Online Shopping: A Boon for the Consumer, a Bust for the States

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Today, the Internet is definitely a shopper’s nirvana. Just boot up your computer, and you’re a few quick clicks away from seemingly unlimited products from a multitude of vendors, at great prices. Plus, in many cases you’ll pay no sales tax, and in some cases you’ll even receive free shipping!  What more can you ask for on a cold wintery day, when there is absolutely no way you are going to put down your hot chocolate and go out shopping?

In 2012, 45 states lost a total of $23.3 billion by being prohibited from collecting sales tax from online and catalog purchases. The remaining five states — New Hampshire, Delaware, Montana, Oregon, and Alaska — have no sales tax, so for them this is not an issue. But the opposite holds true for states with no personal income tax, where sales tax revenues are critical for meeting budgetary obligations. One of those states, Florida, lost an estimated $1.4 billion in potential sales tax revenues.

California and New York, two states cited in Travis H. Brown’s How Money Walks, have already lost more than $90 billion in adjusted gross income thanks largely to their high tax regimes. These two states have been “short-changed” an estimated $6 billion in sales tax revenue through online retail sales in just the past year!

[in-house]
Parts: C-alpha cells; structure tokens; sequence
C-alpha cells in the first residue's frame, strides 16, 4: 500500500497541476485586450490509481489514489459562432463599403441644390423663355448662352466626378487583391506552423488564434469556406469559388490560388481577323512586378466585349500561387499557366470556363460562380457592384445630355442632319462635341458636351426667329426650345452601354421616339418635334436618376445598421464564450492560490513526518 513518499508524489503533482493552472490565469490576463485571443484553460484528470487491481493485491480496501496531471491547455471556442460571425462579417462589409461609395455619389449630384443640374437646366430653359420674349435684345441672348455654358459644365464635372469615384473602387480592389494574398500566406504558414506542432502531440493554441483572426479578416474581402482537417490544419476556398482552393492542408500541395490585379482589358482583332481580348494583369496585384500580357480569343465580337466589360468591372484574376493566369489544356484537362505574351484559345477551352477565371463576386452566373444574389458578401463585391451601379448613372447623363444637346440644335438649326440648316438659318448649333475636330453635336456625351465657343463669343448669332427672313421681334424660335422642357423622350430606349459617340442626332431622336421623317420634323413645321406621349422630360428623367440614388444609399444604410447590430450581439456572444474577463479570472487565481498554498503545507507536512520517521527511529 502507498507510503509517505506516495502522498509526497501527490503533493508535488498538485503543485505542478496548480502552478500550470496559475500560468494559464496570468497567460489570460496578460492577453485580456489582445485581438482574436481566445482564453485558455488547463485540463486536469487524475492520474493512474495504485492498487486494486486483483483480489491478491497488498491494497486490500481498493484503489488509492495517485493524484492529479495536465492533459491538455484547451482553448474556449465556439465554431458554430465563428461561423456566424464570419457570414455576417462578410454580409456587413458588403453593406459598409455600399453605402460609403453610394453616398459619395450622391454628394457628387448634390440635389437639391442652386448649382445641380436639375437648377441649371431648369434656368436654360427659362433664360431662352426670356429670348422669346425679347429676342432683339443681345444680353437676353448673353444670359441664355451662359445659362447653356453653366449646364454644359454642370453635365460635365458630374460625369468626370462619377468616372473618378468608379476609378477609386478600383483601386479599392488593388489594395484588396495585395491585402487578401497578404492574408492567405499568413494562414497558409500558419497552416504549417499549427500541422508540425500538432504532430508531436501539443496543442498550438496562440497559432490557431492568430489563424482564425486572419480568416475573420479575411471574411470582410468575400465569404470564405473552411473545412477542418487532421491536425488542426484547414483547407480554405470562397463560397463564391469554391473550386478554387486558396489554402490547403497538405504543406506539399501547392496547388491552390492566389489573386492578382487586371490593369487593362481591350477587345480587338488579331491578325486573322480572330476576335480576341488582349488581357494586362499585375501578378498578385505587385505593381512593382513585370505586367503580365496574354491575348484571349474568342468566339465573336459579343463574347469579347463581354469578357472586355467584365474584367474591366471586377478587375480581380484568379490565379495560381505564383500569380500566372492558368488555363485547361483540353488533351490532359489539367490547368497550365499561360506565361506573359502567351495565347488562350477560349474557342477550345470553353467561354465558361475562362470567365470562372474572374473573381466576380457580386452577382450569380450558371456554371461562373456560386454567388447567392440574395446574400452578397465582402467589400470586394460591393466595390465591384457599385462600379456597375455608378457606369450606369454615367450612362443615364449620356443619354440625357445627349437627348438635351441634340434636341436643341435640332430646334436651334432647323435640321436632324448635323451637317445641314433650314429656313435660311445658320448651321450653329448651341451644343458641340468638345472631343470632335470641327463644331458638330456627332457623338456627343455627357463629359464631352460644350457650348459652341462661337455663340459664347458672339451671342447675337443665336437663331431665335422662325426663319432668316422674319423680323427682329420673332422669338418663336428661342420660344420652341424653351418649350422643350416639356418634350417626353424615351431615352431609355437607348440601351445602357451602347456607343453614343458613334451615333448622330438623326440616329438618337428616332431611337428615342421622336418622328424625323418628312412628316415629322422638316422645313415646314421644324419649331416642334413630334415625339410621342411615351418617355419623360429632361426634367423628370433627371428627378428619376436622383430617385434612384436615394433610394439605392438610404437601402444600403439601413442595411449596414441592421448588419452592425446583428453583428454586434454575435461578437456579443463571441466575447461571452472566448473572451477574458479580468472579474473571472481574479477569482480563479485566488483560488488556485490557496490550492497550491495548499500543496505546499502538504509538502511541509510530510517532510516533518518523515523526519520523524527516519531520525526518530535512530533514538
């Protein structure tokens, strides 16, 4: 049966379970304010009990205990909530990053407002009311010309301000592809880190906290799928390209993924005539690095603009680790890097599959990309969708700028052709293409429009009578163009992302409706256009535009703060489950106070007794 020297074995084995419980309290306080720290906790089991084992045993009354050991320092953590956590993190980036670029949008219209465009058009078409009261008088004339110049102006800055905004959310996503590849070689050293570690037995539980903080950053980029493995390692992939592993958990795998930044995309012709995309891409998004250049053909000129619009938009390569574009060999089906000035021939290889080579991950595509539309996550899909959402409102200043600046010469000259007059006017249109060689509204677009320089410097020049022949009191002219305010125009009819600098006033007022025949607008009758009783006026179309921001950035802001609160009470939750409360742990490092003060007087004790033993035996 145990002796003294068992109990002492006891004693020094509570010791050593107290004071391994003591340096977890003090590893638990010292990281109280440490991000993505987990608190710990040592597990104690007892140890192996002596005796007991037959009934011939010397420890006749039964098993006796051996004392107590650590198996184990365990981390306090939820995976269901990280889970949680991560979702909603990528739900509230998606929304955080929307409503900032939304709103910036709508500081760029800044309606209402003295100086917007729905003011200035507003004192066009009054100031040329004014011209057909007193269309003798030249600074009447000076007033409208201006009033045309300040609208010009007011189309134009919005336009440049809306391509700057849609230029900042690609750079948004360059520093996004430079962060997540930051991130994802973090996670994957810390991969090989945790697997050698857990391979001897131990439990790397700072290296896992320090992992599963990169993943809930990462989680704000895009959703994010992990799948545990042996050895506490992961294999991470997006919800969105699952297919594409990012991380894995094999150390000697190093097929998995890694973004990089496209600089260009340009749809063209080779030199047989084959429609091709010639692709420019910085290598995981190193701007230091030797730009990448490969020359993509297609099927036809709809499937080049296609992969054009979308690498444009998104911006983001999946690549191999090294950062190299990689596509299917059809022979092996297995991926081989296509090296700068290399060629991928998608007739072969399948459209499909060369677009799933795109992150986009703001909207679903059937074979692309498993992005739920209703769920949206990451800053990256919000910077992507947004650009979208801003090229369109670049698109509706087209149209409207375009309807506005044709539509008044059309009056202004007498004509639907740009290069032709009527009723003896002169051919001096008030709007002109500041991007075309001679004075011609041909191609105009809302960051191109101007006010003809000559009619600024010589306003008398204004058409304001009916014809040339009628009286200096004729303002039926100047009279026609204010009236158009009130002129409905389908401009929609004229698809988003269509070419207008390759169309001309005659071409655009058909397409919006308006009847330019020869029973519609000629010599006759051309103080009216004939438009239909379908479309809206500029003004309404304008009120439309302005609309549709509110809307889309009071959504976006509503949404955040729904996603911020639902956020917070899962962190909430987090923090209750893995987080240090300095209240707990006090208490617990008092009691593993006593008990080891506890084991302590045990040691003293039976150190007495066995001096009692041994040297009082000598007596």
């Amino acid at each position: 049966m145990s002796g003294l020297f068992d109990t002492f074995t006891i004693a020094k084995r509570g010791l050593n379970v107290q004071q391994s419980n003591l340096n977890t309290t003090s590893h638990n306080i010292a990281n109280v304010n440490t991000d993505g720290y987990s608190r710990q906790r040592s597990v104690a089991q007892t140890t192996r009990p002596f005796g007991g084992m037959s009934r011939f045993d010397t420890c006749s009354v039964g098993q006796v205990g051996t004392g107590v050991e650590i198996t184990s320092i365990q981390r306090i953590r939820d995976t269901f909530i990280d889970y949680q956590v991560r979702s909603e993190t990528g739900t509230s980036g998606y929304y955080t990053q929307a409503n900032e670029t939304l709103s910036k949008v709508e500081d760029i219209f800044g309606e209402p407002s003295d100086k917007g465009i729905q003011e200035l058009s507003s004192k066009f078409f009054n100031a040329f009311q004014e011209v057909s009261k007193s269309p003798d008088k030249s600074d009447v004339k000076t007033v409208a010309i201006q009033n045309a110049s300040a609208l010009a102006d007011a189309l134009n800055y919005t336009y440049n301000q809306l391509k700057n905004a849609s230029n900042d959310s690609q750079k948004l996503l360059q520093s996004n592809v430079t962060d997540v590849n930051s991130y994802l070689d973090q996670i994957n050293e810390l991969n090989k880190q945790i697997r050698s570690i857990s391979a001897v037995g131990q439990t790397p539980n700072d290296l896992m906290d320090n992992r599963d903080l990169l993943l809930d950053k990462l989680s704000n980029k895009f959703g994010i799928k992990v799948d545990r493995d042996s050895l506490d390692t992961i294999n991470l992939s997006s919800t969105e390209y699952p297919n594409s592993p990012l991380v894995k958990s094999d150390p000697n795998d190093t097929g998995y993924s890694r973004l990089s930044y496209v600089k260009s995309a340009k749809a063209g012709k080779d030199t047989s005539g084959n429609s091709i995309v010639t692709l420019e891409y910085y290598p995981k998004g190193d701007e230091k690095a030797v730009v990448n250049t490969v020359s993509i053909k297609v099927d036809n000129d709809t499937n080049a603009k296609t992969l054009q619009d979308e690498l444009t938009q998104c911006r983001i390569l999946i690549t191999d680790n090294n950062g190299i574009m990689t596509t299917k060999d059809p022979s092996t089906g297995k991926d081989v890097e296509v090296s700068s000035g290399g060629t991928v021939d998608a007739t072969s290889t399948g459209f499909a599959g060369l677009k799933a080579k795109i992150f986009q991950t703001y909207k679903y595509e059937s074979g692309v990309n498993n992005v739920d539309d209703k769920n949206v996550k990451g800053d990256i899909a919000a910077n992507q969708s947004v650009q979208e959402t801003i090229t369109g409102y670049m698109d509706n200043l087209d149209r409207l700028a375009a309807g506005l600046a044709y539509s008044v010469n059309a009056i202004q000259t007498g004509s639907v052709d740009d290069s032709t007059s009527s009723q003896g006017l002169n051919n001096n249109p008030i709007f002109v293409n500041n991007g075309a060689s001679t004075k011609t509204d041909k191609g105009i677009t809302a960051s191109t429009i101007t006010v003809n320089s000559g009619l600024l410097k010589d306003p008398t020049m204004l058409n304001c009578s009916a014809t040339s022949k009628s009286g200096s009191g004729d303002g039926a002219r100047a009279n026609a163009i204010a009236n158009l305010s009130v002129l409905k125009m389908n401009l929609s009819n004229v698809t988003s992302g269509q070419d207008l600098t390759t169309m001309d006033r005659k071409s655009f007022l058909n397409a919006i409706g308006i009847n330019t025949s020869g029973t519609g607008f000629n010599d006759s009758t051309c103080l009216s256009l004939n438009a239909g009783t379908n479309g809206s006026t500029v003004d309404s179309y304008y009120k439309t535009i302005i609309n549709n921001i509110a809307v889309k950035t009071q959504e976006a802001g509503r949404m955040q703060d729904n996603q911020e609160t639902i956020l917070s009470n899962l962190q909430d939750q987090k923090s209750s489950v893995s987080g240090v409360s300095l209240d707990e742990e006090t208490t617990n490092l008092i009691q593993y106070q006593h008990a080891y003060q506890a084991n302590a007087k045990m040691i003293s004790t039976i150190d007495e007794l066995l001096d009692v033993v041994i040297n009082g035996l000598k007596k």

Because of a 1992 U.S. Supreme Court decision, Quill Corp v. North Dakota, retailers are exempted from collecting sales taxes in places where they have no physical presence, such as a store, office, or warehouse. While that specific ruling had to do with a catalog mail order company, it has been applied to all remote sellers, including today’s online retailers. The high court saw that it would be virtually impossible for these retailers to keep track of all the different sales tax rules and rates of each state, plus the local taxing jurisdictions within them. They felt it would bring commerce to a grinding halt. But, they also went on to say that Congress does have the constitutional authority to change this policy through legislation at a later date.

Sponsored by Senator Mike Enzi (R-Wyoming) in January 2013, the Marketplace Fairness Act would allow states, provided they have met certain conditions, to require large Internet and mail-order retailers to collect state and local sales taxes. To exercise the authority under this act, a state must adopt legislation implementing the provisions of the Streamlined Sales and Use Tax Agreement, which requires them to adhere to uniform definitions, filing requirements, and other rules regarding sales tax collection, or meet five other sales-tax-simplification measures outlined in the act. Twenty-four states already have complied with the Streamlined Sales and Use Tax Agreement, which enables volunteer sellers, both online and catalog, to collect sales taxes for the appropriate states, based on the origin of the order. Twenty more states are working towards compliance. Many larger online retailers are beginning to fall in line.

So when you go online to buy your copy of How Money Walks, you will find that one part of that perfect Internet experience is slowly drifting away: namely, the free ride on sales taxes. But, come to think of it, there really aren’t many free rides left!